Scoop: Volkswagen's Super-Efficient XL1 Diesel-Electric Hybrid Getting Ready for Production

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Volkswagen is moving ahead with the development of the production version of the XL1 Super Efficient Vehicle (SEV) diesel-electric hybrid concept, which we first laid eyes on at the 2011 Qatar Motor Show

Set to be one of the most radical production cars ever to wear the Volkswagen badge, the XL1 was confirmed for launch late last year by VW Group CEO Martin Winterkorn. "We will start small series production by 2013 – in Germany," he told reporters.

Our spies captured two prototypes of the XL1 on separate occasions while testing in Spain. The only difference between them was that one vehicle was fitted with exterior mirrors and had an unpainted body.

The styling of both the exterior and interior has remained true to the concept, including the 'Gullwing' style doors – though, both prototypes were missing the rear wheel cover and were fitted with different rims for testing purposes.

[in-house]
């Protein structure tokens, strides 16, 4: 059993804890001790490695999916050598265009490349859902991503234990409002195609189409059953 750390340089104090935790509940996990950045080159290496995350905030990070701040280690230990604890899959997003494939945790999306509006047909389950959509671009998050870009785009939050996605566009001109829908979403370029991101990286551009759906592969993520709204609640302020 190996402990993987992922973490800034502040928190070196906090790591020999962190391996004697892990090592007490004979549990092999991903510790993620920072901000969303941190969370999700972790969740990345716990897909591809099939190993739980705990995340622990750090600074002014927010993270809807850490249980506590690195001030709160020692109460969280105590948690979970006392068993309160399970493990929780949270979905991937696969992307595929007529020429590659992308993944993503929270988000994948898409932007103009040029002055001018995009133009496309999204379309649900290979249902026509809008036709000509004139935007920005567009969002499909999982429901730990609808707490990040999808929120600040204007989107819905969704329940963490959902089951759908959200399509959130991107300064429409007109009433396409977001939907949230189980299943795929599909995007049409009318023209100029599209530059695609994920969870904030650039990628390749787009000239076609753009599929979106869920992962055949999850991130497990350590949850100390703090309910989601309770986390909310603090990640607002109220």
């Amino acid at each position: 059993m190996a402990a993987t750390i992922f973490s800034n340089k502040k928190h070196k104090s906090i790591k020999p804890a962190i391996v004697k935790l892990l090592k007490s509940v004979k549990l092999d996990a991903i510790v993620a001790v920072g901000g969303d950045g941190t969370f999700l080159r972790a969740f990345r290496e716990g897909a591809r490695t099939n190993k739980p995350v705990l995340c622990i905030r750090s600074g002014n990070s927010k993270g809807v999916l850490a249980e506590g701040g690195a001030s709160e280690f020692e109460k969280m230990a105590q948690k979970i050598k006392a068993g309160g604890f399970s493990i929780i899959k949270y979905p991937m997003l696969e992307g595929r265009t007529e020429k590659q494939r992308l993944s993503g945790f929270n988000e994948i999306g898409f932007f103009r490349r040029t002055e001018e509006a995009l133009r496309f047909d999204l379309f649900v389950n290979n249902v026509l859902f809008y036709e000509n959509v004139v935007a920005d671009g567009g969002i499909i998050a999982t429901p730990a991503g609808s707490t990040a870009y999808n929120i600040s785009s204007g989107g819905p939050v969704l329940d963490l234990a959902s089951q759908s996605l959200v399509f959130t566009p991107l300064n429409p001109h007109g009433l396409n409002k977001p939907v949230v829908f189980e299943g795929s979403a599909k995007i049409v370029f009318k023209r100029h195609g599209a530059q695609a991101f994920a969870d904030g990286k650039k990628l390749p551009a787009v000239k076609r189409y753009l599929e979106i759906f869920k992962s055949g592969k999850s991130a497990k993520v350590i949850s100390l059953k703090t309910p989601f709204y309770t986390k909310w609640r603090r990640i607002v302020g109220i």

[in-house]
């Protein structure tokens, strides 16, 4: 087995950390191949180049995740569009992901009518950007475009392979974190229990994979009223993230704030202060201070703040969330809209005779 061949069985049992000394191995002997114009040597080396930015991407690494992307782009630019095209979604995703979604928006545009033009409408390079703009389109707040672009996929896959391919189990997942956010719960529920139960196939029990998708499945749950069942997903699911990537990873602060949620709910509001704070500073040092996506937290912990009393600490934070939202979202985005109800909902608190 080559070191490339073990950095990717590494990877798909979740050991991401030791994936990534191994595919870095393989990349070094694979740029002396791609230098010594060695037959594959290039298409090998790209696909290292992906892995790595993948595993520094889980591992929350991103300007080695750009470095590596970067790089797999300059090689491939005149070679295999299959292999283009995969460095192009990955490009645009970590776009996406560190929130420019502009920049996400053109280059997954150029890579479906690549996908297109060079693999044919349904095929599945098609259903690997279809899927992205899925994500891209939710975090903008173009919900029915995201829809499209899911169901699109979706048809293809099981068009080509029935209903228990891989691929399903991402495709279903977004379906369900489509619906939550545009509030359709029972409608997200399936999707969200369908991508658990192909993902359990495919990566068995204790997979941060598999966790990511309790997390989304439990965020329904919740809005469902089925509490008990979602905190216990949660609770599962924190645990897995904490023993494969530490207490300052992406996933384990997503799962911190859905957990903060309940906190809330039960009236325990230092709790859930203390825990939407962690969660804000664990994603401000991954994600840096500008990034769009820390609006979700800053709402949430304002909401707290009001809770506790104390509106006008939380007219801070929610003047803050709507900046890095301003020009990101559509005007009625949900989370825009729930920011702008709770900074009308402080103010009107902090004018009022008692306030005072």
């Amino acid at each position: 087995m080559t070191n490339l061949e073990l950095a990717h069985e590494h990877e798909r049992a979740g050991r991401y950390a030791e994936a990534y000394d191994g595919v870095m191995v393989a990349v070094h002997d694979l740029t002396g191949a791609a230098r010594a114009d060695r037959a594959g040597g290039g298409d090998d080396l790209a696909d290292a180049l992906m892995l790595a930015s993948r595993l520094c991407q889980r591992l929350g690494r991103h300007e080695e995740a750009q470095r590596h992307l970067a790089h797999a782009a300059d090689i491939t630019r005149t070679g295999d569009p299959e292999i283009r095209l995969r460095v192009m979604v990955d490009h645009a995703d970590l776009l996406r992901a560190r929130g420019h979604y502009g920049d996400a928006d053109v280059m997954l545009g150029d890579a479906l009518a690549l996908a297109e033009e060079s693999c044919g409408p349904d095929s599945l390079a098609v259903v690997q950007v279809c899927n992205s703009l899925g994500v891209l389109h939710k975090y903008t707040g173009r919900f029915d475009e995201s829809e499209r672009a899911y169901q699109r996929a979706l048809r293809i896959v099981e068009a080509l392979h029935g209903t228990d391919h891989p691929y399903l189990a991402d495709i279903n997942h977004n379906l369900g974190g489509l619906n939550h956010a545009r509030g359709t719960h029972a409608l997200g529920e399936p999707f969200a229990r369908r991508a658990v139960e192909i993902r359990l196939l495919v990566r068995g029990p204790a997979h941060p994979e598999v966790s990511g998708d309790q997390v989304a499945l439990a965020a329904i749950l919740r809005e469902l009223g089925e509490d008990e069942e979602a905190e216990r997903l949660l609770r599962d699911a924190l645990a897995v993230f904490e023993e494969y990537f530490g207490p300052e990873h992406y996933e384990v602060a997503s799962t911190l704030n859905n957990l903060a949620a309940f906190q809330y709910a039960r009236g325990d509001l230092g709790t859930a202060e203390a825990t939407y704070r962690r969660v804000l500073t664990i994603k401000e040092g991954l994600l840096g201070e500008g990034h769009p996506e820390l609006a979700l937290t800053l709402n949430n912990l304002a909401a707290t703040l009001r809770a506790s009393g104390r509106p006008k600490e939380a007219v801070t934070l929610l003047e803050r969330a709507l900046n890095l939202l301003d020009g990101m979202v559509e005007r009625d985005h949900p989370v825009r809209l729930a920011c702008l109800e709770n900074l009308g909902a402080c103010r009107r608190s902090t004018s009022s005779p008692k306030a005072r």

The production model's exterior dimension should mirror those of the concept at 3,888mm long, 1,665mm wide and just 1,156mm tall. Inside, the XL1 has enough room for two passengers up front.

The vehicle makes use of lightweight materials such as magnesium, ceramics, aluminum and CFRP, to keep the curb weight down to just 795 kg (1,752 pounds).

Power is provided by hybrid system comprising a 47hp (48PS) 0.8-liter turbocharged twin-cylinder diesel and 27HP electric motor that produce a combined output of 74HP (75PS).

A seven-speed DSG gearbox with an automatic clutch mounted between the diesel engine and eclectic motor drives the rear wheels of the car.

In concept form, VW said that the electric motor could work either independently of the TDI engine or in tandem when accelerating - something we don't see changing on the launch model.

According to the automaker, in pure electric mode, the XL1 can reach a top speed of up to 35 km (22 mph) before the diesel engine kicks in. Accelerating from rest to 100km/h (62 mph) comes in 11.9 seconds, while the electronically limited top speed is 160 km/h (99 mph) – keep in mind that all these performance numbers are for the concept and not for the final production model.

Volkswagen had said at the time that the XL1 study returns a fuel consumption of just 0.9 lt/100 km, equal to 261 mpg US and 313 mpg UK while emitting a mere 24 g/km of CO2.